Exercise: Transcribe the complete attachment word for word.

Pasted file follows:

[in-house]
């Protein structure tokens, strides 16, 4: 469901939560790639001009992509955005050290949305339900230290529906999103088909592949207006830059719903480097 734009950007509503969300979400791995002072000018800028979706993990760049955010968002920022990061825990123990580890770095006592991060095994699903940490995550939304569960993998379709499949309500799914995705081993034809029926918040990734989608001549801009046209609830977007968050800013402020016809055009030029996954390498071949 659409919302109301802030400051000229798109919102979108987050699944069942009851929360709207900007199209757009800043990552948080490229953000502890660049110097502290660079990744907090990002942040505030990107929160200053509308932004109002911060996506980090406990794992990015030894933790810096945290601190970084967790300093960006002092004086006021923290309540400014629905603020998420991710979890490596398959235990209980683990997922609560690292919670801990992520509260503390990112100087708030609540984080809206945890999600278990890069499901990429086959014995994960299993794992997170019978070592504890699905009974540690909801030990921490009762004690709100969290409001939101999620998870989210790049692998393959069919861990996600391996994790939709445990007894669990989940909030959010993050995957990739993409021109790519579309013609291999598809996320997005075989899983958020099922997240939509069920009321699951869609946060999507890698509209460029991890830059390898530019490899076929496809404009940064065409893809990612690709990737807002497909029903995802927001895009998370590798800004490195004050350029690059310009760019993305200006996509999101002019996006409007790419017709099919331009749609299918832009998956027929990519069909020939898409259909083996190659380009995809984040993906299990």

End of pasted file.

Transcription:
[in-house]
């Protein structure tokens, strides 16, 4: 469901939560790639001009992509955005050290949305339900230290529906999103088909592949207006830059719903480097 734009950007509503969300979400791995002072000018800028979706993990760049955010968002920022990061825990123990580890770095006592991060095994699903940490995550939304569960993998379709499949309500799914995705081993034809029926918040990734989608001549801009046209609830977007968050800013402020016809055009030029996954390498071949 659409919302109301802030400051000229798109919102979108987050699944069942009851929360709207900007199209757009800043990552948080490229953000502890660049110097502290660079990744907090990002942040505030990107929160200053509308932004109002911060996506980090406990794992990015030894933790810096945290601190970084967790300093960006002092004086006021923290309540400014629905603020998420991710979890490596398959235990209980683990997922609560690292919670801990992520509260503390990112100087708030609540984080809206945890999600278990890069499901990429086959014995994960299993794992997170019978070592504890699905009974540690909801030990921490009762004690709100969290409001939101999620998870989210790049692998393959069919861990996600391996994790939709445990007894669990989940909030959010993050995957990739993409021109790519579309013609291999598809996320997005075989899983958020099922997240939509069920009321699951869609946060999507890698509209460029991890830059390898530019490899076929496809404009940064065409893809990612690709990737807002497909029903995802927001895009998370590798800004490195004050350029690059310009760019993305200006996509999101002019996006409007790419017709099919331009749609299918832009998956027929990519069909020939898409259909083996190659380009995809984040993906299990």